Definition and Characteristics of Partnership
Section 4 of the Partnership Act defines a partnership as follows: “Partnership is the relation between persons who have agreed to share the profits of a business carried by all or any of them acting for all.” A partnership, as defined in the Act, must have three essential elements:
- There must be an agreement entered into by two or more persons.
- The agreement must be to share the profits of a business.
- The business must be carried on by all or any of them acting for all.
Essential Elements of A Partnership
1. Voluntary Agreement
The first element shows the voluntary contractual nature of partnership. A partnership can only arise as a result of an agreement, express or implied, between two or more persons. Where there is no agreement there is no partnership. But a partnership cannot be formed with more than ten persons in banking and twenty persons in other types of business. A partnership with persons exceeding the above limits must be registered under a Companies Act.
Partnership is not created by status: Section 5 states that, “The relation of partnership arises from contract and not from status.” In particular the members of a Hindu undivided family carrying on a family business, as such, are not partners in such business.
The sole proprietor of a business dies leaving a number of heirs. The heirs inherit the stock in trade of the business including the goodwill of the business but do not become partners until there in an agreement, express or implied, to carry on the business as partners.
2 Sharing of Profits of a Business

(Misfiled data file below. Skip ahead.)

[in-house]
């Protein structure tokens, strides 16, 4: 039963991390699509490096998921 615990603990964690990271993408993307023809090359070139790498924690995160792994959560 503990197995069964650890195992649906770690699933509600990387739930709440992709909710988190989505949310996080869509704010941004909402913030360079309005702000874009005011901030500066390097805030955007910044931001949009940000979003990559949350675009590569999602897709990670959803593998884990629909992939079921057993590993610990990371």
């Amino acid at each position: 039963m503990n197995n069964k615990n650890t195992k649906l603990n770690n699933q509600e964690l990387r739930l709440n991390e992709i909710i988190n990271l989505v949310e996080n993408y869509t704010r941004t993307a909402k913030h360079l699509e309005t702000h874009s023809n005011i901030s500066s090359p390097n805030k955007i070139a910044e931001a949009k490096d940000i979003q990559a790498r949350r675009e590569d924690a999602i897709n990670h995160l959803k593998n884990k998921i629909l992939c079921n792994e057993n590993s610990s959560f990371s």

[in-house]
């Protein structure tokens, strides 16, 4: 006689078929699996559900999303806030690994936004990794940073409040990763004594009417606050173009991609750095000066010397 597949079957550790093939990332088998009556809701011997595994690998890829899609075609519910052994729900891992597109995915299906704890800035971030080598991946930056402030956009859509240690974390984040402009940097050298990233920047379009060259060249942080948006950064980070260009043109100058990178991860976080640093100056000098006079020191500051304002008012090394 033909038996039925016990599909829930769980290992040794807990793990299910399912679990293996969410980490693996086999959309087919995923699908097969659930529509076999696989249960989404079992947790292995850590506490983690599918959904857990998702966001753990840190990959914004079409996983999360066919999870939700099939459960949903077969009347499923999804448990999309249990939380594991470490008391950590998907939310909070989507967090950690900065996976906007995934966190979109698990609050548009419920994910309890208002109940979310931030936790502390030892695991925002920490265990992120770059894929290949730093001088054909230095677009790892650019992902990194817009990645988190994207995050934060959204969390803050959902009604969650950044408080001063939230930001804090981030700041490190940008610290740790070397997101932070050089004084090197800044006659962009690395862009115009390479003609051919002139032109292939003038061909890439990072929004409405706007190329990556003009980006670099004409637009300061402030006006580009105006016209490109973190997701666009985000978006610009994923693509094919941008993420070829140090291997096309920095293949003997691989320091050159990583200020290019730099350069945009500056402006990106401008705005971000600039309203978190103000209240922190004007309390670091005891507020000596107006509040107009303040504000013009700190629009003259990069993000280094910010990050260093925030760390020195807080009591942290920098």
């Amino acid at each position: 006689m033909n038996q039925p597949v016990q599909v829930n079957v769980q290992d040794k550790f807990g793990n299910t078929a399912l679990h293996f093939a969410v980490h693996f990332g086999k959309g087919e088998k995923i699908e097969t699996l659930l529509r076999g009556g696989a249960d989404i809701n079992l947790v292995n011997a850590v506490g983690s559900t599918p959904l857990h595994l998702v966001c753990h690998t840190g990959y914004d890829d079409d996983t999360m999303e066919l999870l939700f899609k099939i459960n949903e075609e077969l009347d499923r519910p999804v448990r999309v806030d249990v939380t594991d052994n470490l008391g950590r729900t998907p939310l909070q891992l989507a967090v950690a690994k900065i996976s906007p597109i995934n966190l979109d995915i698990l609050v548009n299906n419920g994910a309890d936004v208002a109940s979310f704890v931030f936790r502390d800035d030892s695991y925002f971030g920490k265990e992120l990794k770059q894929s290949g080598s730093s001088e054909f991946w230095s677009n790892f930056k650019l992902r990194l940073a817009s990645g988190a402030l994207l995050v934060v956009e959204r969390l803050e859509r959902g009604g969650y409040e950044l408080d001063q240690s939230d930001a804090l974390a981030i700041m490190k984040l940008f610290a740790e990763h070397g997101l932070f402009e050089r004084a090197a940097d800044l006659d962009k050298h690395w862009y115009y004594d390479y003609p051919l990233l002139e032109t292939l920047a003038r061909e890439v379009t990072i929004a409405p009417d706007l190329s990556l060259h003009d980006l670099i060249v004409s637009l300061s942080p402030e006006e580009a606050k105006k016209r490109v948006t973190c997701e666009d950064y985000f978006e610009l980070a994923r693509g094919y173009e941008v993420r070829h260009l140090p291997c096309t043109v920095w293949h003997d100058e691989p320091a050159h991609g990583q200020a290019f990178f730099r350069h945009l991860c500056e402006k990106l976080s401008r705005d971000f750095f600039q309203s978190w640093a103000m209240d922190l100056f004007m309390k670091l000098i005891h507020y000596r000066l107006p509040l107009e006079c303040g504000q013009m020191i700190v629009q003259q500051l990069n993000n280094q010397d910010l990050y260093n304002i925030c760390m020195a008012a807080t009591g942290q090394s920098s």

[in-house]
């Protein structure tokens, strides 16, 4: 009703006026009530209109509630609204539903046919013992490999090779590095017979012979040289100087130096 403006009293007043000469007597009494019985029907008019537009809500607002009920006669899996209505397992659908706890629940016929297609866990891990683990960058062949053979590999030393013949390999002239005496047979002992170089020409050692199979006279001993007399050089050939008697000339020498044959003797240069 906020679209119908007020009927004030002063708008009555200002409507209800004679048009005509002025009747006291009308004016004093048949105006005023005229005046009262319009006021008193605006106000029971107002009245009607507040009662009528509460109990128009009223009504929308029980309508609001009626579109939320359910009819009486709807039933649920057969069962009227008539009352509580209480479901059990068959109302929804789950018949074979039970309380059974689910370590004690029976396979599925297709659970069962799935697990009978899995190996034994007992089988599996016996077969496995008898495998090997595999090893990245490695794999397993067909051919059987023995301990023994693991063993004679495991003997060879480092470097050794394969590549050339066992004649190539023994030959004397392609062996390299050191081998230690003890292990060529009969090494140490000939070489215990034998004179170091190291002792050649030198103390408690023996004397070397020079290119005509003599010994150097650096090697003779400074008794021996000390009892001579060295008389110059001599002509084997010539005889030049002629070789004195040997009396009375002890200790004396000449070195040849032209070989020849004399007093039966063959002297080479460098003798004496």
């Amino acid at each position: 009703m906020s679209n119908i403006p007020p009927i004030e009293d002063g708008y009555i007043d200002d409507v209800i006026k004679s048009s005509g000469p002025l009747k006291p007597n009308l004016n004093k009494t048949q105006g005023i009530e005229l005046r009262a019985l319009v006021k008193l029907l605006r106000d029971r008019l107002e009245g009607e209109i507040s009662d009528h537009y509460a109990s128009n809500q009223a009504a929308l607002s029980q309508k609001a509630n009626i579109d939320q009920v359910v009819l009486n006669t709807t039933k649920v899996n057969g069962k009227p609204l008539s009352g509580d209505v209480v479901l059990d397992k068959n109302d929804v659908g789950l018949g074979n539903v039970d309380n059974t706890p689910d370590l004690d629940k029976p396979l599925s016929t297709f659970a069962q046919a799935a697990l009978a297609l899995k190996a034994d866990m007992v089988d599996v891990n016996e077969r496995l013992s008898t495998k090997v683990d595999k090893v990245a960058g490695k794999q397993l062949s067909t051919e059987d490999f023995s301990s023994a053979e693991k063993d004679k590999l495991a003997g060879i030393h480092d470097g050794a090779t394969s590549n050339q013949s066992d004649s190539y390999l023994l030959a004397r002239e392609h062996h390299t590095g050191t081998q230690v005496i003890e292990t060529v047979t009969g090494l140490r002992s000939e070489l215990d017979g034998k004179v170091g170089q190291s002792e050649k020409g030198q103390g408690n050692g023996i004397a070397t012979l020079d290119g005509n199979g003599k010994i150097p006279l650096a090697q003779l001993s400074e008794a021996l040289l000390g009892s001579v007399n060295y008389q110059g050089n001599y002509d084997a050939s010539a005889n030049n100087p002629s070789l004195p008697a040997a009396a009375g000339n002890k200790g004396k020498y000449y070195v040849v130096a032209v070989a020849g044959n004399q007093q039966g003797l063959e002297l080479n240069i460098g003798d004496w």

The second element states the motive underlying the information of a partnership. It also lays down that the existence of a business is essential to a partnership. Business includes any trade, occupation or profession. If two or more persons join together to form a music club it is not a partnership because there is not business in this case. But if two or more persons join together to give musical performances to the public with a view to earning profit, there is a business and a partnership is formed.
3. Mutual Agency
The third element is most important features of partnership. It states that persons carrying on business in partnership are agents as well as principals. The business of a firm is carried on by all or by any one or more of them on behalf of all. Every partner has the authority to act on behalf of all and can, by his actions, bind all the partner of the firm, each partner is the agent of the others in all matters connected with the business of the partnership. The law of partnership has therefore been called a branch of the law of agency.